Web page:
Kristi Hyson, a mortgage associate with Axiom Mortgage Solutions in Calgary, feels that Canadians should get used to rising rates, at least for now. “These historically low rates we’ve been seeing are not going to stick around,” she says. “Now that the economy is starting to pick up, rates are going to become more normalized. If you’re just entering the housing market now and are expecting to have the low rates we’ve been seeing for the last two years, you’re going to be disappointed.”
The pros and cons of five-year variable-rate mortgages
Pros to consider:
- Potential cost savings: History shows that variable rates tend to be lower than fixed rates over the long term, which could save you money.
- Fewer prepayment penalties: Variable-rate mortgages are typically more flexible than fixed-rate mortgages, allowing you to make extra payments towards your mortgage without paying a fee.
- The ability to convert your mortgage: Many lenders allow you to convert your variable-rate mortgage to a fixed-rate mortgage without paying a penalty.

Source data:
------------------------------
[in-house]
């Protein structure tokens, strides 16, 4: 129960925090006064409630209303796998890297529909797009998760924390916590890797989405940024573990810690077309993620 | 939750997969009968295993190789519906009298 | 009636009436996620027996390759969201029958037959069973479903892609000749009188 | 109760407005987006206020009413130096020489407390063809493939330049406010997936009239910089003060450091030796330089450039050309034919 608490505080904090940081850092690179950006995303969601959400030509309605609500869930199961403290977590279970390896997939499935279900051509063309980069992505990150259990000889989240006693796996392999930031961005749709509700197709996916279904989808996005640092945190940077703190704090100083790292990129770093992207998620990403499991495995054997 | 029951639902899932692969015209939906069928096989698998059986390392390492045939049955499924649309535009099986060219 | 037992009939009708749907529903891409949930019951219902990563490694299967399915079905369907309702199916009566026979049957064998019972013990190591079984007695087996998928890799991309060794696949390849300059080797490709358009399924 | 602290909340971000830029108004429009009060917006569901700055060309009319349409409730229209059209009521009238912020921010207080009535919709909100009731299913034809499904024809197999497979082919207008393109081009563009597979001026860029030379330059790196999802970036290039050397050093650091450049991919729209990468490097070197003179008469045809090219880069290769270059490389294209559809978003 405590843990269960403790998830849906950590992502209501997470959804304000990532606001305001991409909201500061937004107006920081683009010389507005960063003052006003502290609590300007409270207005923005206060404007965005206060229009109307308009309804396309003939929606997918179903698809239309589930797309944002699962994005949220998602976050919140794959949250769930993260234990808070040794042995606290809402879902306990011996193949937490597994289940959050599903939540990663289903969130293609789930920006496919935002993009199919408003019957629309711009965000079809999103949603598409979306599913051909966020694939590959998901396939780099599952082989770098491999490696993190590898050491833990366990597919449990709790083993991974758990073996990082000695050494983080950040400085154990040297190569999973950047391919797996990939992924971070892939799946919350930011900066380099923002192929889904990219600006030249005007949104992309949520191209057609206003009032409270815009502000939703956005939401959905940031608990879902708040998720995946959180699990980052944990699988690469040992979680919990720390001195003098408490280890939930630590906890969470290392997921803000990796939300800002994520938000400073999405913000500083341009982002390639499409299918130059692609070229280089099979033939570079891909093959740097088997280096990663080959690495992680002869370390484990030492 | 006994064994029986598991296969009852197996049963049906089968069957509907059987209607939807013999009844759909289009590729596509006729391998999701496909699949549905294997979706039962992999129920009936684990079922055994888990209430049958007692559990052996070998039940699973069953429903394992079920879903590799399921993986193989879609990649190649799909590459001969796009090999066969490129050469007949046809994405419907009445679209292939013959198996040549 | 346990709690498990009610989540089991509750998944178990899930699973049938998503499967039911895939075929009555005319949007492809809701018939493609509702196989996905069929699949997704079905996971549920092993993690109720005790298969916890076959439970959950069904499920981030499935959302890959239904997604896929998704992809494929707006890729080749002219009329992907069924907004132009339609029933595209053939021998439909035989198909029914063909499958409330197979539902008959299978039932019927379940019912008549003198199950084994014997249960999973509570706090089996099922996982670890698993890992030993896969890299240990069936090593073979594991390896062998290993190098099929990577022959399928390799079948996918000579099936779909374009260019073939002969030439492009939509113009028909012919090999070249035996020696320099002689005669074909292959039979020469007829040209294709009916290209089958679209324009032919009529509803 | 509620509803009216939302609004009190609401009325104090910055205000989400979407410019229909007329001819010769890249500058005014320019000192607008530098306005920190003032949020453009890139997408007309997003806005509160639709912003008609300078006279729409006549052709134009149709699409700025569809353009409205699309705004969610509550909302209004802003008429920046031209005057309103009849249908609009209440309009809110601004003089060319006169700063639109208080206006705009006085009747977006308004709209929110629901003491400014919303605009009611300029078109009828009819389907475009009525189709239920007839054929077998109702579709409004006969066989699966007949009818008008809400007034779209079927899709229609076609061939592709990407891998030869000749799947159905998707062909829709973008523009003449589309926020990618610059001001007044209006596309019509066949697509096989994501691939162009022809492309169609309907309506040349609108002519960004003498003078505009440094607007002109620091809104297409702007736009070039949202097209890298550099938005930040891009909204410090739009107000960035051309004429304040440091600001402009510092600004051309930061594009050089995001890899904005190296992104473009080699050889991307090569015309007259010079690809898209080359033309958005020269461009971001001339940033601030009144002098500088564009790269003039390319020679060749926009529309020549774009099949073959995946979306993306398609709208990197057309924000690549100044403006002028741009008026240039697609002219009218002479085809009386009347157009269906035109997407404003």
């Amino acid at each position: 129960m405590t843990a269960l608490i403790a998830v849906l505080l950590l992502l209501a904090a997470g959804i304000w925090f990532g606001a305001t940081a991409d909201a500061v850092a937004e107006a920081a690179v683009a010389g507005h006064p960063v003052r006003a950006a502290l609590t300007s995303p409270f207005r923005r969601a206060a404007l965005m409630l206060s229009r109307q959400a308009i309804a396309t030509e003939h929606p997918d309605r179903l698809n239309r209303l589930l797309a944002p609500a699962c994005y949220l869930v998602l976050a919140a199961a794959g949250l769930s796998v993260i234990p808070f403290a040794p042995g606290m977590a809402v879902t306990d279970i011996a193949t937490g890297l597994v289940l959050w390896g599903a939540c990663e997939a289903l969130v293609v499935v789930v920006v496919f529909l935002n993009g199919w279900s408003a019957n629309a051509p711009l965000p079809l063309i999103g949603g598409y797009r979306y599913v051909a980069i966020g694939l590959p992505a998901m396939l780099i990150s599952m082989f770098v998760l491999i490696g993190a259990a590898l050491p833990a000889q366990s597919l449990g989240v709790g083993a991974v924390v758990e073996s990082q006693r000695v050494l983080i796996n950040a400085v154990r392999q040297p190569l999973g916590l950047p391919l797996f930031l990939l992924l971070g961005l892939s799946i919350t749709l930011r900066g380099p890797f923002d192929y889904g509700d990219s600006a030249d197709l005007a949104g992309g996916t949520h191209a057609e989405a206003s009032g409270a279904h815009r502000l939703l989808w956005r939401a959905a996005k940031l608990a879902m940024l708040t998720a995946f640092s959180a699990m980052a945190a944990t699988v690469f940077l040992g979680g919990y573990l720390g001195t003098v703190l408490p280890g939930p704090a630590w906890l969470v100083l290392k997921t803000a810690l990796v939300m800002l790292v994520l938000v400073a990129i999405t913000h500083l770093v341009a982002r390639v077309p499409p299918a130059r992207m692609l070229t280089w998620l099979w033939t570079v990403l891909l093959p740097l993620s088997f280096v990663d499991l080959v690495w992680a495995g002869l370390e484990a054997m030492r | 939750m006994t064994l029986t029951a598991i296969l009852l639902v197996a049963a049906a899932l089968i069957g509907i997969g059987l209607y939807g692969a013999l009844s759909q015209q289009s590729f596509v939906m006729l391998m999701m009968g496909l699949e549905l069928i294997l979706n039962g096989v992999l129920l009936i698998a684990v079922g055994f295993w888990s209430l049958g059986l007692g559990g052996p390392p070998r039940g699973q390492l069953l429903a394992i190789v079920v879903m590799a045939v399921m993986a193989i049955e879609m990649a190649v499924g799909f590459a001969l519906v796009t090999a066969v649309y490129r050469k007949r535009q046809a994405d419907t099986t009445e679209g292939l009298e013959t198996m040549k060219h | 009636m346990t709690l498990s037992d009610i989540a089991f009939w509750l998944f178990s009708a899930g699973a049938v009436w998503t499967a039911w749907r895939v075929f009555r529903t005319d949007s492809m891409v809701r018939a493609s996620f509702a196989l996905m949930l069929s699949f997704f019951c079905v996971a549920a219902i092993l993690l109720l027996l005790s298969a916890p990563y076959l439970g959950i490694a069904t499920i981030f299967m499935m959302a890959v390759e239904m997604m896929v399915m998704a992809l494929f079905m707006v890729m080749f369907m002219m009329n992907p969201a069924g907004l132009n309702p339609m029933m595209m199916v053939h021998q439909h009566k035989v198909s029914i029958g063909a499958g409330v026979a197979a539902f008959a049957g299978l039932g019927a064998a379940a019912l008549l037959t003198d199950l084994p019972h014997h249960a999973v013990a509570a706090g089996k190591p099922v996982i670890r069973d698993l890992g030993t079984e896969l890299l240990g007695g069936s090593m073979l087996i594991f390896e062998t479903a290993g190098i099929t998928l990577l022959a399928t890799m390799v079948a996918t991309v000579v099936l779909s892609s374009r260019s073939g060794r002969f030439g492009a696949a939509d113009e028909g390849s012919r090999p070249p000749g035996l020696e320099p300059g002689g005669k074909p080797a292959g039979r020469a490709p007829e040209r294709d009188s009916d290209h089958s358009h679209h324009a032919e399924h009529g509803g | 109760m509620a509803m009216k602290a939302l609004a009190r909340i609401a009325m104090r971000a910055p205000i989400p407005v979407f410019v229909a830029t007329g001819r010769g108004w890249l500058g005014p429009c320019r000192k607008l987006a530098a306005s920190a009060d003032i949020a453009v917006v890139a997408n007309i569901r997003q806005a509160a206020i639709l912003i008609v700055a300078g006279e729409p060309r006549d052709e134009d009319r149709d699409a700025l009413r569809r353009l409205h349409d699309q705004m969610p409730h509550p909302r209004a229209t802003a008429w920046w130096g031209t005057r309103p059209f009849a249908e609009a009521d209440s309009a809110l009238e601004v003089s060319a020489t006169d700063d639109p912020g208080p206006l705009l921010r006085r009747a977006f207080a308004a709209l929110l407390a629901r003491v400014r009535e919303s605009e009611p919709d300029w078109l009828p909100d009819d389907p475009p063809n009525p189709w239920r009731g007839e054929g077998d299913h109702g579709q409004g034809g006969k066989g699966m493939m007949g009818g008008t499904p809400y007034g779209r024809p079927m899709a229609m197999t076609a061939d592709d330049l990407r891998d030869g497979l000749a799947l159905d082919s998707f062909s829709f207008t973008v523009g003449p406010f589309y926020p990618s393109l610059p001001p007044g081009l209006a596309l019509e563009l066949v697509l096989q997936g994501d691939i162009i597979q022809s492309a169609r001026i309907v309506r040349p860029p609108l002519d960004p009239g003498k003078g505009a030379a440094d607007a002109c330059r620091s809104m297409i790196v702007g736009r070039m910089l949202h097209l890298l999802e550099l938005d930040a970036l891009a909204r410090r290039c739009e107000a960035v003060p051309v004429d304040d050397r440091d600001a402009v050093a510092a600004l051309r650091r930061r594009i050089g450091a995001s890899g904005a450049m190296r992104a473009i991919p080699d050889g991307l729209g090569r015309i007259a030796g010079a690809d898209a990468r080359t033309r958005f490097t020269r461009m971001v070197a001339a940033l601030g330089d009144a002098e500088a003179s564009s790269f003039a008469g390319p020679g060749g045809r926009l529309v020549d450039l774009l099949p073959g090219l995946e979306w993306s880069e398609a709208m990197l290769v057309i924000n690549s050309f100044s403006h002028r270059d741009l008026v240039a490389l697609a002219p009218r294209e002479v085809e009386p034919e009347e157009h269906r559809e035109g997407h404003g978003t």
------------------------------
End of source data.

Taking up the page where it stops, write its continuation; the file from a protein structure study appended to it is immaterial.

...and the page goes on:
Cons to consider:
- Less predictability: Unlike with fixed-rate mortgages, you can’t be sure what your interest rate will be for the duration of the term. This can make budgeting more difficult or cause stress for borrowers who may have difficulty making higher mortgage payments than they were at the beginning of their contract.
- Potential to pay more: Whether or not your mortgage payments increase when your lender’s prime rate rises, that rate increase will cost you more in interest over the long term.
Is a variable-rate mortgage better?
While it’s important to consider the pros and cons of a mortgage product, whether or not a five-year variable-rate mortgage is the right choice comes down to what a home owner is financially and emotionally comfortable with, says Hyson. For a family on a very tight budget who can’t handle an unexpected increase in rates, a variable-rate mortgage may not be the right product. If, however, the home owners have a lot of disposable income and can afford to pay more when the prime rate increases, then a variable-rate mortgage may be a good fit.